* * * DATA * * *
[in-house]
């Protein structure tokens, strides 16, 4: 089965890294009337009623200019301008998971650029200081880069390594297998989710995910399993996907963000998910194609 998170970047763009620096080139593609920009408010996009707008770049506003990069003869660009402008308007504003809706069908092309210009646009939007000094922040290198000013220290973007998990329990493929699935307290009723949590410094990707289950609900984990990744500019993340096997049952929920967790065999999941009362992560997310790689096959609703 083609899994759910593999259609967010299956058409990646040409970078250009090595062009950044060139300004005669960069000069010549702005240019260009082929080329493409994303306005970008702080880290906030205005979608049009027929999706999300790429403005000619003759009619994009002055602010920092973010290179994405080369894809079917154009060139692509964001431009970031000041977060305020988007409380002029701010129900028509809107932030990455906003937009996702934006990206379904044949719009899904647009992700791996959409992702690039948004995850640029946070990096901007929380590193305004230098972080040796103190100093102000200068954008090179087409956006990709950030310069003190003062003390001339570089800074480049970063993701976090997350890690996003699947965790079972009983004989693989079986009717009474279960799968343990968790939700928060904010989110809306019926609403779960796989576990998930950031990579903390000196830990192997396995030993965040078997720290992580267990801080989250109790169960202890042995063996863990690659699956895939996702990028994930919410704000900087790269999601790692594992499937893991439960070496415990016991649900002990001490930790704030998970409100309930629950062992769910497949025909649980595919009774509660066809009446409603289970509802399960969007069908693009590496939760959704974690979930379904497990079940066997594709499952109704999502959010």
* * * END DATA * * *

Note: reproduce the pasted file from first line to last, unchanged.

[in-house]
């Protein structure tokens, strides 16, 4: 089965890294009337009623200019301008998971650029200081880069390594297998989710995910399993996907963000998910194609 998170970047763009620096080139593609920009408010996009707008770049506003990069003869660009402008308007504003809706069908092309210009646009939007000094922040290198000013220290973007998990329990493929699935307290009723949590410094990707289950609900984990990744500019993340096997049952929920967790065999999941009362992560997310790689096959609703 083609899994759910593999259609967010299956058409990646040409970078250009090595062009950044060139300004005669960069000069010549702005240019260009082929080329493409994303306005970008702080880290906030205005979608049009027929999706999300790429403005000619003759009619994009002055602010920092973010290179994405080369894809079917154009060139692509964001431009970031000041977060305020988007409380002029701010129900028509809107932030990455906003937009996702934006990206379904044949719009899904647009992700791996959409992702690039948004995850640029946070990096901007929380590193305004230098972080040796103190100093102000200068954008090179087409956006990709950030310069003190003062003390001339570089800074480049970063993701976090997350890690996003699947965790079972009983004989693989079986009717009474279960799968343990968790939700928060904010989110809306019926609403779960796989576990998930950031990579903390000196830990192997396995030993965040078997720290992580267990801080989250109790169960202890042995063996863990690659699956895939996702990028994930919410704000900087790269999601790692594992499937893991439960070496415990016991649900002990001490930790704030998970409100309930629950062992769910497949025909649980595919009774509660066809009446409603289970509802399960969007069908693009590496939760959704974690979930379904497990079940066997594709499952109704999502959010």